BEIRUT: Saudi Arabia’s Ambassador to Lebanon Walid Bukhari and Lebanon’s Minister of Information Minister of Information Jamal Jarrah on Monday inaugurated a photography exhibition celebrating 90 years of bilateral relations.

The King Abdul Aziz Foundation for Research and Archives and the Abdulaziz Saud Al-Babtain Cultural Foundation provided the embassy in Lebanon with historical documents and photos for the exhibition, which was launched on World Photography Day. Some of the material dates back more than 90 years.

Bukhari said the exhibition’s content proved that the countries’ relations were rooted in history and recalled the words of King Abdul Aziz bin Abdulrahman, who said: “Lebanon is part of us. I protect its independence myself and will not allow anything to harm it.”

Jarrah, who was representing Prime Minister Saad Hariri, said: “We need this Arab embrace in light of the attacks targeting the Arab region and we still need the Kingdom’s support for Lebanon’s stability, because Lebanon is truly the center from which Arabism originated.”

The exhibition starts with a document appointing Mohammed Eid Al-Rawaf as the Kingdom’s consul in Syria and Lebanon. It was signed by King Abdul Aziz bin Abdulrahman Al-Faisal Al-Saud in 1930 and states that the consul’s residence is in Damascus and that his mission is to “promote Saudi merchants, care for their affairs and assist them with their legal and commercial interests.”

Black and white pictures summarize milestones in the development of bilateral relations, while others depict key visits and meetings between leaders and dignitaries.

“The exhibition demanded great efforts because the pieces were not found at one single location,” former Prime Minister Fouad Siniora told Arab News. “Circulating this activity in the Kingdom’s embassies in numerous countries is a great step and has pushed the Lebanese Ministry of Information to benefit from this archive. The Lebanese people remember the important positions the Kingdom has taken over the year to support their independence and sovereignty and in hard times.”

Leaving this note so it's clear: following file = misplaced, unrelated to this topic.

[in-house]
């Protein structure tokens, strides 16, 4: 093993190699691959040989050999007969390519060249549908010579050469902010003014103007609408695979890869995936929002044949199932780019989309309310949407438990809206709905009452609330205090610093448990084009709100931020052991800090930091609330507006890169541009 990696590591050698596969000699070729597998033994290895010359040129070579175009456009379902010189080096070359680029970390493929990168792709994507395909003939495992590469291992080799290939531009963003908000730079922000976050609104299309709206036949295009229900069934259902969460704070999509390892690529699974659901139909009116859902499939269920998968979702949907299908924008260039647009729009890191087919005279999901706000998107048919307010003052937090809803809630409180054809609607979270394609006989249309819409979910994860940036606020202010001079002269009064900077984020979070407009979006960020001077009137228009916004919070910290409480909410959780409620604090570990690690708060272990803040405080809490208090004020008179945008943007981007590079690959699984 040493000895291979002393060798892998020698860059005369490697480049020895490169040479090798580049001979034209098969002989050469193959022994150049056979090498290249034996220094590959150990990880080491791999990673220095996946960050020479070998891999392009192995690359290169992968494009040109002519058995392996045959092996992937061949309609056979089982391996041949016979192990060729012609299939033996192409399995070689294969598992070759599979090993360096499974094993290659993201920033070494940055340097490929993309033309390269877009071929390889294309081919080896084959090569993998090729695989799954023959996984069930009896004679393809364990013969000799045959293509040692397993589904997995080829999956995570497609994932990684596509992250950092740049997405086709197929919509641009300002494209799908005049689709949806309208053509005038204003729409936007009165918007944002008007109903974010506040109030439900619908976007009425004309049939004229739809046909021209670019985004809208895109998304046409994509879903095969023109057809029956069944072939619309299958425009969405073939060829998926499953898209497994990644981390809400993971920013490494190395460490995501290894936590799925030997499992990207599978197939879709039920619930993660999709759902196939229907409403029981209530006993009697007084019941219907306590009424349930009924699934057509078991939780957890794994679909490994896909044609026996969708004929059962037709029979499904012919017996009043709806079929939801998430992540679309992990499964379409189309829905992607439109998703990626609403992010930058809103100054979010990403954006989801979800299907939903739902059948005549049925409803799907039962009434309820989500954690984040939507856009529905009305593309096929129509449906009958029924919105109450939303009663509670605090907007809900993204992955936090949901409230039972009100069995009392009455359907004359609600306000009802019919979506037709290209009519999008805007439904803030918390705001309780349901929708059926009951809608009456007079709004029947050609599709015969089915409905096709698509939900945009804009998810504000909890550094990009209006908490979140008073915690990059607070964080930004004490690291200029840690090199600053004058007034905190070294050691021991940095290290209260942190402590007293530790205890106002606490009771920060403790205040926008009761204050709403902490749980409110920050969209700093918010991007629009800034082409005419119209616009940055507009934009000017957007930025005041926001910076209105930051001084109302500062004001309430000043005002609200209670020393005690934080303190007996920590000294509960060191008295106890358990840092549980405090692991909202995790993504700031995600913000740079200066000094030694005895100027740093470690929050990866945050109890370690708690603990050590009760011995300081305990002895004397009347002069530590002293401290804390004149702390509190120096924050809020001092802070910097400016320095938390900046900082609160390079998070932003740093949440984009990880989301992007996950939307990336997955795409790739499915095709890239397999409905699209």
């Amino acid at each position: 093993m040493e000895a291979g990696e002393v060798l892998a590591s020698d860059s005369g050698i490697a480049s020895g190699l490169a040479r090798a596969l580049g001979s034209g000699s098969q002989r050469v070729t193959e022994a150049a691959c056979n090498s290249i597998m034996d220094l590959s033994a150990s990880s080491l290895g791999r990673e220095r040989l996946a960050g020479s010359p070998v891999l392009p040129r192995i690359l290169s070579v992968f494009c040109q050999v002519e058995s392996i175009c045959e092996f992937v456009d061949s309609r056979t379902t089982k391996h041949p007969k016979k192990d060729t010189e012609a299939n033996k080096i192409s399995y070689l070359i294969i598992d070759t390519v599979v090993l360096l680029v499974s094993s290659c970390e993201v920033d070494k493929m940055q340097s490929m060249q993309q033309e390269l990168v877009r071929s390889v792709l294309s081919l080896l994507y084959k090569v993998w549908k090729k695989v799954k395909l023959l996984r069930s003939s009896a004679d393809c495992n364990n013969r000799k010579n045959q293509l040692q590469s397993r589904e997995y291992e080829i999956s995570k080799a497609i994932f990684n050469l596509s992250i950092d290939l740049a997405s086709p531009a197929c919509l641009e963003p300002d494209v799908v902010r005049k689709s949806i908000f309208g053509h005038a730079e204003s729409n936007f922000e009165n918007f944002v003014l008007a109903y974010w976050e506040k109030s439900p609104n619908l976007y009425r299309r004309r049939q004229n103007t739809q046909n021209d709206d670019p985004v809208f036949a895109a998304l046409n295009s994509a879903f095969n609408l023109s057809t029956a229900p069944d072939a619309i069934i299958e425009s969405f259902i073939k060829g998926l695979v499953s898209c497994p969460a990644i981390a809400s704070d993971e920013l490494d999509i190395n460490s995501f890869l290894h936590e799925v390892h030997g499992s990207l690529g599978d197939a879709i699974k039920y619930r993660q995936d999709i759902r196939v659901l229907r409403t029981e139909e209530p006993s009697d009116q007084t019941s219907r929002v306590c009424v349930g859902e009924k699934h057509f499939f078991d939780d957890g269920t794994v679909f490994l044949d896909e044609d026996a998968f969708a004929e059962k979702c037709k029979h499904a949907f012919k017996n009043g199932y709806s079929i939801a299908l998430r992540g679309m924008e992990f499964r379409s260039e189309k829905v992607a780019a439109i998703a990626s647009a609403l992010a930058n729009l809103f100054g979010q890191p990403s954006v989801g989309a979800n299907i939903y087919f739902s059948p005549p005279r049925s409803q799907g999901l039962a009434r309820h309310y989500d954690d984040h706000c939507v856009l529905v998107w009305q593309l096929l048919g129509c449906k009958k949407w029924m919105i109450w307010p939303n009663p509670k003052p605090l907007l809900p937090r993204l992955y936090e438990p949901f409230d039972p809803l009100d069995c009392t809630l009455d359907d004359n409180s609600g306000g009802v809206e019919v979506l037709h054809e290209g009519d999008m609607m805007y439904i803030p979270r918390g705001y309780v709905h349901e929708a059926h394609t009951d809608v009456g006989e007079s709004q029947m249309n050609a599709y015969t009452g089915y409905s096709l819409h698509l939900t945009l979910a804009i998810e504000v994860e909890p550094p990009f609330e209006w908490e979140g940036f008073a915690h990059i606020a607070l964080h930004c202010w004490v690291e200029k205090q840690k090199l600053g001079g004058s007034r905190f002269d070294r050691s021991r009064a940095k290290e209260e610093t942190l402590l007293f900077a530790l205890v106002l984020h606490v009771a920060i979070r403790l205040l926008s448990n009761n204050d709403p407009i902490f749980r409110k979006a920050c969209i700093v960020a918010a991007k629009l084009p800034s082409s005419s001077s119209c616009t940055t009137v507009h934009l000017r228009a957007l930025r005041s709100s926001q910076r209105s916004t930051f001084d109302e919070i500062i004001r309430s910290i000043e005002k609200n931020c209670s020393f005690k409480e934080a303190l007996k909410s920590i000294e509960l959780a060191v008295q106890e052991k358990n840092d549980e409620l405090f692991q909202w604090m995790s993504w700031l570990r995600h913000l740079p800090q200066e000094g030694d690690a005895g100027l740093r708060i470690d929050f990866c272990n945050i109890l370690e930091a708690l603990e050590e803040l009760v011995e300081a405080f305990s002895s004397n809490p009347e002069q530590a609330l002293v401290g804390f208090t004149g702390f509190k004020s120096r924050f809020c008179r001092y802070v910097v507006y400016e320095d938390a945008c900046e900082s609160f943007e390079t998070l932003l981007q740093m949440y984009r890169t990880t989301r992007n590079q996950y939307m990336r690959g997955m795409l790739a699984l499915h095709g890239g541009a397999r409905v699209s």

Lebanon, particularly Beirut, is a hit with Saudi travelers although the Kingdom had been advising citizens since 2011 to avoid the country, citing Hezbollah’s influence and instability from the war in neighboring Syria. 

But the easing of restrictions since February has led to a surge in Saudis heading to Lebanon.

Riyadh earlier this year released $1 billion in funding and pledged to boost Lebanon’s struggling economy. Another sign of warming ties was an anniversary event marking the 2005 assassination of Hariri’s father that featured Saudi Royal Court adviser Nizar Al-Aloula as a keynote speaker.

“The exhibition highlights the unique model of Lebanese-Arab relations that should be taught in diplomatic institutes, starting with the Lebanese Foreign Ministry,” former minister Marwan Hamadeh told Arab News. “Over the course of 90 years, we have had brotherly ties and political support for independence, freedom, growth, economy and culture and then the Taif Accord (which ended the Lebanese Civil War). Even after that, when Lebanon engaged in military adventures, the Kingdom was there to help with reconstruction and we are proud of these relations.”

Highlights include a recording of King Faisal telling President Charles Helou about the need to strengthen “brotherhood in the face of the aggression targeting our countries without respecting the sanctity of holy sites and international, human and moral norms to extend its influence not only in the region but across the world.”

There are also photos from a recent meeting that brought together King Salman, Crown Prince Mohammed bin Salman and Lebanese officials. 

An old broadcast recording can be heard saying that the “tragedy of the Lebanese civil war can only be ended by affirming the Lebanese legitimacy and preserving its independence and territorial integrity.”

The exhibition is on at Beit Beirut, which is located on what used to be the frontline that divided the city during the civil war.